Running CockroachDB on Kubernetes

In my last blog I explained how to run the CockroachDB in a local dev environment with the help from docker-compose. Now I want to show how to setup a CockroachDB cluster in Kubernetes.

The CockroachDB is a distributed SQL database with a build in replication mechanism. This means that the data is replicated over several nodes in a database cluster. This increases the scalability and resilience in the case that a single node fails. With its Automated-Repair feature the database also detects data inconsistency and automatically fixes faulty data on disks. The project is Open Source and hosted on Github.

Supporting the PostgreSQL wire protocol, CockroachDB can be used out of the box for the Java Enterprise Applications and Microservices using the standard PostgresSQL JDBC driver.

Note: CockroachDB does not support the isolation level of transactions required for complex business logic. For that reason the Imixs-Workflow project does NOT recommend the usage of CockroachDB. See also the discussion here.

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Monitoring Your Kubernetes Cluster the Right Way

Monitoring a Kubernetes cluster seems not to be so difficult as you look at the hundreds of blogs and tutorials. But there is a problem – it is the dynamic and rapid development of Kubernetes. And so you will find many blog posts describing a setup that may not work properly for your environment anymore. This is not because the author has provided a bad tutorial, but only because the article is maybe older than one year. Many things have changed in Kubernetes and it is the area of metrics and monitoring that is affected often.

For example, you will find many articles describing how to setup the cadvisor service to get container metrics. But this technology has become part of kubelet in the meantime so an additional installation should not be necessary anymore and can lead to incorrect metrics in the worst case. Also the many Grafana boards to display metrics have also evolved. Older boards are usually no longer suitable to be used in a new Kubernetes environment.

Therefore in this tutorial, I would like to show how to set up a monitoring correctly in the current version of Kubernetes 1.19.3. And of course also this blog post will be outdated after some time. So be warned 😉

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How-to Optimize Memory Consumption for Java Containers Running in Kubernetes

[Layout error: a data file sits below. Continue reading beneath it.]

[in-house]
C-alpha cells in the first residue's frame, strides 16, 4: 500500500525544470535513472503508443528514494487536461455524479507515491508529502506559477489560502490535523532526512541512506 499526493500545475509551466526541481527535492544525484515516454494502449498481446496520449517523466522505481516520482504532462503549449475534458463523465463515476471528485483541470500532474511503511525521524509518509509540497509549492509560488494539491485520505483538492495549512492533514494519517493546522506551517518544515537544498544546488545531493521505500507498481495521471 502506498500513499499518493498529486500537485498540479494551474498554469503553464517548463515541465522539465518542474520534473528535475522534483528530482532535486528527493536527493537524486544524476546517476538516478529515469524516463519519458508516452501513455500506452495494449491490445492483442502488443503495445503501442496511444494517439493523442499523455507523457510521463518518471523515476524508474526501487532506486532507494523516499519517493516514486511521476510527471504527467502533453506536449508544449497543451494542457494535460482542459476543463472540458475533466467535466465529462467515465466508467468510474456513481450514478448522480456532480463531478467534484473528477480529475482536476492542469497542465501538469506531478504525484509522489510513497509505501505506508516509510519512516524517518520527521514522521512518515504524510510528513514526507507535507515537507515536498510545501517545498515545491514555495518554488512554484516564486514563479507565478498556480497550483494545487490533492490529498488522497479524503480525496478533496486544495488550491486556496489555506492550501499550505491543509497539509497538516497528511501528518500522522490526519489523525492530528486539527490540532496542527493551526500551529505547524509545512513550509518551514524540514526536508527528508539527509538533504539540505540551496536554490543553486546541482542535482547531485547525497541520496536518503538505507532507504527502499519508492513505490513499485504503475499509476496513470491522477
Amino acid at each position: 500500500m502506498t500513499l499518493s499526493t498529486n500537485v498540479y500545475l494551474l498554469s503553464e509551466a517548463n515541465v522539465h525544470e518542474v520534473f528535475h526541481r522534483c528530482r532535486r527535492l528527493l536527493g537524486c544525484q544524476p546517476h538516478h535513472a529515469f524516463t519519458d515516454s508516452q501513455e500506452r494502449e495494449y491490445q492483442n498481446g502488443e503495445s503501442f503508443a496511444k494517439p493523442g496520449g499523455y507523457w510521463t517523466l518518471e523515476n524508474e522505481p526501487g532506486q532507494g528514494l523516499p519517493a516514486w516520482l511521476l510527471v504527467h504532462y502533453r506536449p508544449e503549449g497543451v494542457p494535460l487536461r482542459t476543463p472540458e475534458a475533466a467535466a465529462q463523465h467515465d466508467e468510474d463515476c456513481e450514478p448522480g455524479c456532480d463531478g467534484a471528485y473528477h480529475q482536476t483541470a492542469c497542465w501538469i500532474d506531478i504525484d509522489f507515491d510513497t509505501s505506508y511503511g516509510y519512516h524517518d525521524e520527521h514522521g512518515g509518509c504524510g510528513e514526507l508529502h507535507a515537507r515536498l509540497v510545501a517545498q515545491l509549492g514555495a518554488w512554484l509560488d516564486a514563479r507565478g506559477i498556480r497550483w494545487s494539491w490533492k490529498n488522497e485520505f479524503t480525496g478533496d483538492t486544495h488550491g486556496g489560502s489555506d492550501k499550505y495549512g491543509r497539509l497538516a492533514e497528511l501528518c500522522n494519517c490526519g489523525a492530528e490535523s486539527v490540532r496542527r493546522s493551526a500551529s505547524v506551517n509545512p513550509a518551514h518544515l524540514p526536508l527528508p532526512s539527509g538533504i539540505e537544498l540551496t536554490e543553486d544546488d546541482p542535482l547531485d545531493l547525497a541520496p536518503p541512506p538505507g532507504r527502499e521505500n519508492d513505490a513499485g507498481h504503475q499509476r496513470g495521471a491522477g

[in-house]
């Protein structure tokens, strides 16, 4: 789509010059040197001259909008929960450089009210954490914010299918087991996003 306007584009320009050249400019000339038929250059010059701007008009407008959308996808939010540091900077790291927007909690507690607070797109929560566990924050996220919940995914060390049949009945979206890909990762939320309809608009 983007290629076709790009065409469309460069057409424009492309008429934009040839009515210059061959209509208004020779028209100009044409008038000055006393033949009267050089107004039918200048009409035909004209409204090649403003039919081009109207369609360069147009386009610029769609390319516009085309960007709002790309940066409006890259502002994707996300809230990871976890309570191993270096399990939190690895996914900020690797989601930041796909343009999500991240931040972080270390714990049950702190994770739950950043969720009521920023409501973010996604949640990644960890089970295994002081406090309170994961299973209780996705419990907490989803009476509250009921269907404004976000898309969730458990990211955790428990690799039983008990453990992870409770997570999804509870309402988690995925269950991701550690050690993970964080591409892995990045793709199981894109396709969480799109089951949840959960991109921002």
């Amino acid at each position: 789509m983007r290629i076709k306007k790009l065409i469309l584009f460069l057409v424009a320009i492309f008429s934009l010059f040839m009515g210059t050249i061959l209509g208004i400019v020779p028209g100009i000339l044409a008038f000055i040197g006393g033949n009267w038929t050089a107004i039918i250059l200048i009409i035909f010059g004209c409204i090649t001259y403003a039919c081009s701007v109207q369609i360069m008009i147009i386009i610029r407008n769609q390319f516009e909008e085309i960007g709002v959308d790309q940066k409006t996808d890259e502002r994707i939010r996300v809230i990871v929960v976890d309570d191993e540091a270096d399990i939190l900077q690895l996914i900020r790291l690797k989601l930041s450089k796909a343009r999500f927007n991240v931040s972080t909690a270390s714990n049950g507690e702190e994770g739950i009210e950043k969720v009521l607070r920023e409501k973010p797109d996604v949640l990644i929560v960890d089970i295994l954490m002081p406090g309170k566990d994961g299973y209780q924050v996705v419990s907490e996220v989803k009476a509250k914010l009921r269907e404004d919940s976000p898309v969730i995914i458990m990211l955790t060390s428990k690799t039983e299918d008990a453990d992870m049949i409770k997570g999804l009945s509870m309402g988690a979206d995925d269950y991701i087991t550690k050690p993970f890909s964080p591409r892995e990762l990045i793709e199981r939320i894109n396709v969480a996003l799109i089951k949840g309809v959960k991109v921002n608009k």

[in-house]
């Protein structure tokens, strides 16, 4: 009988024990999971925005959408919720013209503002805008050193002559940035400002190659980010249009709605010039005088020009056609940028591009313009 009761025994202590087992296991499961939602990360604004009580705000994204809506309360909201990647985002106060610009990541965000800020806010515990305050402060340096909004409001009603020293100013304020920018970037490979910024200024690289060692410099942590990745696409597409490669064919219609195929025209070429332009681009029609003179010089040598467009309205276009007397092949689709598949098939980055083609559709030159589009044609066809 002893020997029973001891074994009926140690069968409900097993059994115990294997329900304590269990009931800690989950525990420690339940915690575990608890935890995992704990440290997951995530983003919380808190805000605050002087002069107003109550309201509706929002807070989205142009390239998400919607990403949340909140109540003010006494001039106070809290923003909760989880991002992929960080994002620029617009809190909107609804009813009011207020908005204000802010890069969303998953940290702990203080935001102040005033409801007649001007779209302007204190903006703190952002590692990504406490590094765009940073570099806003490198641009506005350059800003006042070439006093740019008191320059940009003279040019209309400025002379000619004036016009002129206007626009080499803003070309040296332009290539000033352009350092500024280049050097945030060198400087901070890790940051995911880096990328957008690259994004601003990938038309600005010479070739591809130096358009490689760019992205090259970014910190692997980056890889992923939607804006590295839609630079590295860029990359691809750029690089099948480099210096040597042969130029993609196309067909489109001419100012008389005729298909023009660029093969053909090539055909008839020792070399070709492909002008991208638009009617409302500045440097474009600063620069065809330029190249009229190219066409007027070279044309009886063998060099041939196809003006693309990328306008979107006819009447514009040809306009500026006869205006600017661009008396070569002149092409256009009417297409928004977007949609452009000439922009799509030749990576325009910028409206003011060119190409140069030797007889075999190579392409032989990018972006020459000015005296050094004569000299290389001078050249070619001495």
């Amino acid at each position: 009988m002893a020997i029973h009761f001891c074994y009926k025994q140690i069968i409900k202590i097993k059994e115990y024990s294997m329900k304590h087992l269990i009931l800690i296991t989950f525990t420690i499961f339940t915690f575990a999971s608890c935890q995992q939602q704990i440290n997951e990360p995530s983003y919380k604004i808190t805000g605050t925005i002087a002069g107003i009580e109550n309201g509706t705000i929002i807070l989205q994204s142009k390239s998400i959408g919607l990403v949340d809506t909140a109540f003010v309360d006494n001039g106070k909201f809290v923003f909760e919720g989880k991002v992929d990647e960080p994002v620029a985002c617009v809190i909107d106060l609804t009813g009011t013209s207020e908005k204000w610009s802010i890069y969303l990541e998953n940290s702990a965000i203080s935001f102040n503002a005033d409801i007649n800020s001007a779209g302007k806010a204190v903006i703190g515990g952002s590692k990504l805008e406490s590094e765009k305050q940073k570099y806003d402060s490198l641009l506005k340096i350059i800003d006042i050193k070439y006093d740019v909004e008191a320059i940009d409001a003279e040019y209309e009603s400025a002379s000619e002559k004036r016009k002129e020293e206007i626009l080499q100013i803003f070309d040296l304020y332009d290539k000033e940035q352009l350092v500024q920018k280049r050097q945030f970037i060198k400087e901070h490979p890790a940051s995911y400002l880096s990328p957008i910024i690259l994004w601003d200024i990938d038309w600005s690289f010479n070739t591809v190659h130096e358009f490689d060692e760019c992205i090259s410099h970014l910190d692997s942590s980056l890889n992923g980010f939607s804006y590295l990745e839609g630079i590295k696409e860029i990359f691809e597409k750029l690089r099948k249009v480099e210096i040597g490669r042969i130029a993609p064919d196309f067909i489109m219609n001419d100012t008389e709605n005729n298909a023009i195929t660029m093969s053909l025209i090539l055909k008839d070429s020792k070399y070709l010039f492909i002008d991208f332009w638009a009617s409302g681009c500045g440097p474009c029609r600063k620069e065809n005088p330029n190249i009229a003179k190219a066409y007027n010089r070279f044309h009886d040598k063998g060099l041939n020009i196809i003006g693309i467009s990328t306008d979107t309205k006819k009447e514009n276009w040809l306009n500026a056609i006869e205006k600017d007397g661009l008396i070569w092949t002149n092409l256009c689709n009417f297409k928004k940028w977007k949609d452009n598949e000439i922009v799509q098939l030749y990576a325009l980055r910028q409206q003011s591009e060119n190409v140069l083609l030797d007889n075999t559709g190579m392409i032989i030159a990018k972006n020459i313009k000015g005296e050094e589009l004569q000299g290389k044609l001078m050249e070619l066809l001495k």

When I started migrating my Application servers (Wildfly 20.0.1) into a self-managed Kubernetes cluster, I noticed unexpected memory behaviour. My Wildfly containers were consuming more memory as I expected. In this blog I will explain why this may happen and how you can control and optimize your memory settings. In this blog I am using the official Wildfly 20.0.1 which is based on OpenJDK 11. But the rules explained here can be of course adapted also for any other Java Application Server.

Notice: Since Java 10 the memory management of a container changed dramatically. Before Java 10 a JVM running in Docker looked on the memory setting of the host which typically provided much more memory as defined by the single Docker container. Here we look only on Java version 10 and above! Read this blog to learn more about the background.

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Grafana – How to Build a Datatable Form Different Queries

In this tutorial I will show how you can combine different data queries in one Datatable. The scenario I came up to this requirement was a Kubernetes Dashboard where I wanted to combine the CPU and Memory Used of each Node with the OsVersion and the Docker Version. These metrics came form different sources the CPU und Memory the corresponding node_cpu_ and node_memory_ metrics provided by the Node Exporter and the OsVersion for example is provided by the cadvisor_version_info metric. Its a little bit tricky to come to the following output:

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Kustomize your Kubernetes Deployments

When you start working with Kubernetes, you may get to a point where you’re shocked at how complex your YAML files have become. For a complex application consisting of different containers your YAML files will become very very long and it will become harder to change a single piece of configuration like the name of your application without breaking things. This is also known as the YAML hell.